Is the Brazilian government really trying to protect the Amazon?

Due to national and international pressure, Michael Temer and the Congress vetoed the MPs 756 and 758. Norway warned Brazil of stopping the financial aid if the deforestation rate continues to increase in the Amazon, while China invests $20 billion in the grain railway transport system that threatens many protected areas across Brazil.

-Written by Mauricio Sagastuy, 17/09/2017

2nd article about Brazil’s situation

Great green macaw. Photograph taken from: Ethicalgreenworld, 24/10/2011  

The government of Brazil lead by Michel Temer created the MPs (provisional measures) 756 and 758 as part of a plan to reduce the area and protection status of large forested areas in the Brazilian Amazon. After the approval of the MPs, the government of Michel Temer faced pressure from various countries, NGOs, environmental activists, and even celebrities like Gisele Bündchen. Due to this pressure, on 31 August 2017, Temer and the Congress of Brazil decided to veto completely the MP 756 and partially cancel the MP 758, and thus halting the plans to slash environmental protections for about 600 000 hectares.

On the other side, Norway warned Michel Temer, that if deforestation rates continue to increase in the Amazon, they will reduce or stop donating money to the Amazon Fund. The Amazon Fund finances various projects in the Amazon with the aim of preventing, monitoring and combating deforestation, as well as promoting a sustainable land use. Norway is the biggest donor of the mentioned fund and has donated more than $1 billion since 2008. The deforestation rate in the Amazon was being reduced from 2008 to 2014, which was a “big achievement” for Brazil. But in 2015 and 2016 there was a worrying upward trend of deforestation in the Amazon, which lead to a reduced contribution from Norway. The most worrying fact is that a light increase in deforestation could reduce Norway’s donation to zero.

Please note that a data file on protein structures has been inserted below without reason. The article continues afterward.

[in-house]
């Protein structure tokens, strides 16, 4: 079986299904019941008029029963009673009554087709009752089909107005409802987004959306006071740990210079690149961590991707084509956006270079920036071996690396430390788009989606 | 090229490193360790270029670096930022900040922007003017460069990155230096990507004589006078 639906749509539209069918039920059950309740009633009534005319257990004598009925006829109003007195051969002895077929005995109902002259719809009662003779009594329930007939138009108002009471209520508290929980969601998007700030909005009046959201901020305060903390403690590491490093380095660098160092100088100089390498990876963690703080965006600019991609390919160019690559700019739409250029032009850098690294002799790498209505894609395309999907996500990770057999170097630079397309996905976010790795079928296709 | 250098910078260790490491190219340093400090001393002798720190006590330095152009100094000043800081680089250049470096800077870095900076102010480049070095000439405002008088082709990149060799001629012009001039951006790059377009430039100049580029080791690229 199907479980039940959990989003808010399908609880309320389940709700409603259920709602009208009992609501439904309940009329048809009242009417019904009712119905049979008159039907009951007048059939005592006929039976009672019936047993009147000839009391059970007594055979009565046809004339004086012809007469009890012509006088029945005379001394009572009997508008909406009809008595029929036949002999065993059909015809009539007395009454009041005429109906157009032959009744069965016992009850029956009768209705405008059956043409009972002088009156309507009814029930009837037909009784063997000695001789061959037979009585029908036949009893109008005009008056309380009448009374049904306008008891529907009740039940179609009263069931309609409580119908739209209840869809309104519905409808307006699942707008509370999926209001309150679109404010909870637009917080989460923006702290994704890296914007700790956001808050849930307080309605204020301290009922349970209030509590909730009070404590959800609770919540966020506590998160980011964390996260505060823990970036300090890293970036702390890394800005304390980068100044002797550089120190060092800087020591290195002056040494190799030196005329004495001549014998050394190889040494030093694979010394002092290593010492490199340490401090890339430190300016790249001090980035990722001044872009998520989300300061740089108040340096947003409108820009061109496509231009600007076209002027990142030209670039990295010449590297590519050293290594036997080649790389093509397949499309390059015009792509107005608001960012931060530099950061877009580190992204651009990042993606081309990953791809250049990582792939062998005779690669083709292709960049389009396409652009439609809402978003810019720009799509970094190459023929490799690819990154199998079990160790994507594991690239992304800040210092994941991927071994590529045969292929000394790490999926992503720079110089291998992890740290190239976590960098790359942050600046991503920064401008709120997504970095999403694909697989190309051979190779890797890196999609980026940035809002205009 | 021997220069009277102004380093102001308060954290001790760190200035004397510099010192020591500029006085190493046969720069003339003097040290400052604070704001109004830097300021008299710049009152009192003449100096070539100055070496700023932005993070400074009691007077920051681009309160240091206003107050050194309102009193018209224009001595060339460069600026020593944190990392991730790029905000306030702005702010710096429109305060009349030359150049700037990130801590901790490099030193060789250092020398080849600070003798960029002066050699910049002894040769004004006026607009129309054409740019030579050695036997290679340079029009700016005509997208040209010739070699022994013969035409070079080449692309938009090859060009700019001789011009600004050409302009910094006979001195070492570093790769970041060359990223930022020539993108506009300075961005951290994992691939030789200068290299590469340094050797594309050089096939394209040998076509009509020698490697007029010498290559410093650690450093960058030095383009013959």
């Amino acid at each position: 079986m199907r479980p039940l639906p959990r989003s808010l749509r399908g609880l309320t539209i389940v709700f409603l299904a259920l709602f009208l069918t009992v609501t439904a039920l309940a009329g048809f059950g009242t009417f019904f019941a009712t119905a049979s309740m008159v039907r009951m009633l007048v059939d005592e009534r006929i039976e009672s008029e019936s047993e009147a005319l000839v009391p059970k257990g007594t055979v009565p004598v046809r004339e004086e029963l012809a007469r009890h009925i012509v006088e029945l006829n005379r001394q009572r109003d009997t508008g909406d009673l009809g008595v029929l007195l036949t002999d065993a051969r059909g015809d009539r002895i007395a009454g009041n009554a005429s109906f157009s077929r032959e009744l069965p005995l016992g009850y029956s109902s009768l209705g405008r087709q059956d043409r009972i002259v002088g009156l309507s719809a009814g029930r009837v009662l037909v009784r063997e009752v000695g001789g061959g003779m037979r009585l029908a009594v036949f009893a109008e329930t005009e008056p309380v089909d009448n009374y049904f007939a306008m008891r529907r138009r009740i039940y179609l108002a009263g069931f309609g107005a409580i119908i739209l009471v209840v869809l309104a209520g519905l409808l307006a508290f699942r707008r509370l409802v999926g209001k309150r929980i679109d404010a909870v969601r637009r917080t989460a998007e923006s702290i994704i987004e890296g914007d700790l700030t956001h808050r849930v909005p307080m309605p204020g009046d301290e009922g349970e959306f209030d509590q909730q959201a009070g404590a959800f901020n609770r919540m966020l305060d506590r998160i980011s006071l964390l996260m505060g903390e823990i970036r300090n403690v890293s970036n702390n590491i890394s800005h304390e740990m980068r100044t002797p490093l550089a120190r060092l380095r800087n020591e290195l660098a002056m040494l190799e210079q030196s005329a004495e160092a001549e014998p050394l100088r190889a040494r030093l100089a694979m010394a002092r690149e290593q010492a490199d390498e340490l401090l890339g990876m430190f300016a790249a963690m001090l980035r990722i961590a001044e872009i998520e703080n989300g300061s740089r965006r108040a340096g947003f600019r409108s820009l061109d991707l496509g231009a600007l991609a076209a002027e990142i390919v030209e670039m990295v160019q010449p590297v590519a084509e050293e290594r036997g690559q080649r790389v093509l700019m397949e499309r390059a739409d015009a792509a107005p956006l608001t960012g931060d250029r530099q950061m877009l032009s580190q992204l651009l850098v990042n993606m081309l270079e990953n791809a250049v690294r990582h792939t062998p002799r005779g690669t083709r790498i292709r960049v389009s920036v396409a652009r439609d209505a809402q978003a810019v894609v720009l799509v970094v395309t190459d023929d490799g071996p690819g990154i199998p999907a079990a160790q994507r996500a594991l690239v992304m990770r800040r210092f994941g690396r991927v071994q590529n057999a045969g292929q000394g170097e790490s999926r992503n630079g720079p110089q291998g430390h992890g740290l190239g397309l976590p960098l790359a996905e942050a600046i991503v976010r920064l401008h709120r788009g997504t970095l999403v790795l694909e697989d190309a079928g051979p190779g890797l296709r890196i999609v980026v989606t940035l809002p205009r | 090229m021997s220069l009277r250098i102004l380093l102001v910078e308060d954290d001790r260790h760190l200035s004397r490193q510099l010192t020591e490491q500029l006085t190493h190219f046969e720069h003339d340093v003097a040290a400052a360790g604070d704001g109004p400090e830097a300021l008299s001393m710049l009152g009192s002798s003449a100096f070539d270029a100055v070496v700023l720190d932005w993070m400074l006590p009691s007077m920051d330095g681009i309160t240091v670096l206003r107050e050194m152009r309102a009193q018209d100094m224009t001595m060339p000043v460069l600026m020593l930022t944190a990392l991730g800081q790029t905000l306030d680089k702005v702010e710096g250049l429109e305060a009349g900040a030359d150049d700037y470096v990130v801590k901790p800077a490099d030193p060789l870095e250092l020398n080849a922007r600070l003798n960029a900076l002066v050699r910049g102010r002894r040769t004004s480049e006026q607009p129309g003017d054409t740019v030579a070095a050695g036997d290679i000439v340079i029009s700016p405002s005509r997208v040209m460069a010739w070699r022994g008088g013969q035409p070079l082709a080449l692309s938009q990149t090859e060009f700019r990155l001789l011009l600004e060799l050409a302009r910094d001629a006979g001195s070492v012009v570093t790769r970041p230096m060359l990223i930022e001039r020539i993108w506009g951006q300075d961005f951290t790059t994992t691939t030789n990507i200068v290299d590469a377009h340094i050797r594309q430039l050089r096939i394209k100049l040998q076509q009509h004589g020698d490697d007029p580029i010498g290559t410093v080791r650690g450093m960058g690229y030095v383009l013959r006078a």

The reason for Norway’s threat to reduce the donation to the Amazon Fund comes from the mixed messages that the government of Michel Temer is sending regarding the environmental protection of the Amazon. First, he created the MPs 756 and 758 to deforest large areas of rainforest and favor the “agribusiness lobby”, then after the pressure he faced from diverse environmental groups and organizations Temer decided to veto his own provisional measures. Besides this, a day before the president vetoed the provisional measures, the Environmental Minister of Brazil Jose Sarney Filho announced, along with the governor of Para, Flexa Ribeiro (who is an important actor of the agribusiness lobby), that they would send a bill to the Congress to cut the environmental protection of almost the same area as the vetoed MP 756 (300 000 hectares in the Jamaxin National Forest). Thus, the different announcements made by different parts of the Brazilian government create confusion on whether they will actually protect the 600 000 hectares of the Jamaxin National Park or if it is just a maneuver to dismember the mentioned area through different measures. Until now no bill has been sent and the veto of the MPs is still valid.

To make matters worse, China announced the 26 of June from 2017 that they will provide $20 billion for Brazil’s infrastructure development, focusing on railway development to move soy and other grains from the interior of Brazil to the coast. This railway transport system is called the “Ferrogrão” (which in Portuguese means grain-railway). There is also a link between the “Ferrogrão” and the discussed provisional measures: this railway is planned to be constructed through the Jamaxin National Park, where the MPs 756 and 758 were trying to remove the environmental protection status. Large scale infrastructural projects have caused environmental degradation and deforestation in the Amazon, and the “Ferrogrão” will not be a different case. As mentioned in the earlier article (, China is interested in investing in the Brazilian agribusiness and the grain railway transport system, because they are one of the biggest buyers of soy and other grains from Brazil. These grains are mainly used for feeding the livestock, which is becoming more and more important for China, due to their increase of meat and dairy consumption per capita.


For more information:



Amazon Watch (2017): Amazon Forest Endangered Despite Brazilian President’s Vetoes of Environmental Protection Reductions. Available online at, checked on 9/17/2017.

Carrington, Damian (2017): Norway issues $1bn threat to Brazil over rising Amazon destruction. In The Guardian. Available online at, checked on 9/17/2017.

Gonzales, Jenny (2017): Norway vexed as Brazil sends mixed message on Amazon forest protection. Available online at, checked on 9/17/2017.

Umagotanooceano (2017): Mining also haunts Jamanxim. Available online at, checked on 9/17/2017.


Inläggsförfattare: Praktikant Latinamerika


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